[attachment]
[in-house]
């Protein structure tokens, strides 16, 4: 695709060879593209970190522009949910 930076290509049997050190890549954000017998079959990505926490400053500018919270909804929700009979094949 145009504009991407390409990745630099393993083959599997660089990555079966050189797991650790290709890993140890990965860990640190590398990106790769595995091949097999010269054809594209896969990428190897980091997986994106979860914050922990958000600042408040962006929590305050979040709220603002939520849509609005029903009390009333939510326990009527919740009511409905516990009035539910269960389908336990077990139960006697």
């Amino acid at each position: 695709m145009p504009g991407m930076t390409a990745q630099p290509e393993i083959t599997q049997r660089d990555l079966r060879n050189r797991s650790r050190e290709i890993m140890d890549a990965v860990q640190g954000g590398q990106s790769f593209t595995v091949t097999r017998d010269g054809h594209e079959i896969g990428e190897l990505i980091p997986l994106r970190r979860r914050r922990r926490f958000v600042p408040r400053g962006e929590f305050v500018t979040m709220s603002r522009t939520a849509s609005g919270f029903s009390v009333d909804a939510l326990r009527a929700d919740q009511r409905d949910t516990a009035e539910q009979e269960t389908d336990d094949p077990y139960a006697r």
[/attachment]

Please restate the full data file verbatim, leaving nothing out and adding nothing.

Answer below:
[in-house]
């Protein structure tokens, strides 16, 4: 695709060879593209970190522009949910 930076290509049997050190890549954000017998079959990505926490400053500018919270909804929700009979094949 145009504009991407390409990745630099393993083959599997660089990555079966050189797991650790290709890993140890990965860990640190590398990106790769595995091949097999010269054809594209896969990428190897980091997986994106979860914050922990958000600042408040962006929590305050979040709220603002939520849509609005029903009390009333939510326990009527919740009511409905516990009035539910269960389908336990077990139960006697």
């Amino acid at each position: 695709m145009p504009g991407m930076t390409a990745q630099p290509e393993i083959t599997q049997r660089d990555l079966r060879n050189r797991s650790r050190e290709i890993m140890d890549a990965v860990q640190g954000g590398q990106s790769f593209t595995v091949t097999r017998d010269g054809h594209e079959i896969g990428e190897l990505i980091p997986l994106r970190r979860r914050r922990r926490f958000v600042p408040r400053g962006e929590f305050v500018t979040m709220s603002r522009t939520a849509s609005g919270f029903s009390v009333d909804a939510l326990r009527a929700d919740q009511r409905d949910t516990a009035e539910q009979e269960t389908d336990d094949p077990y139960a006697r």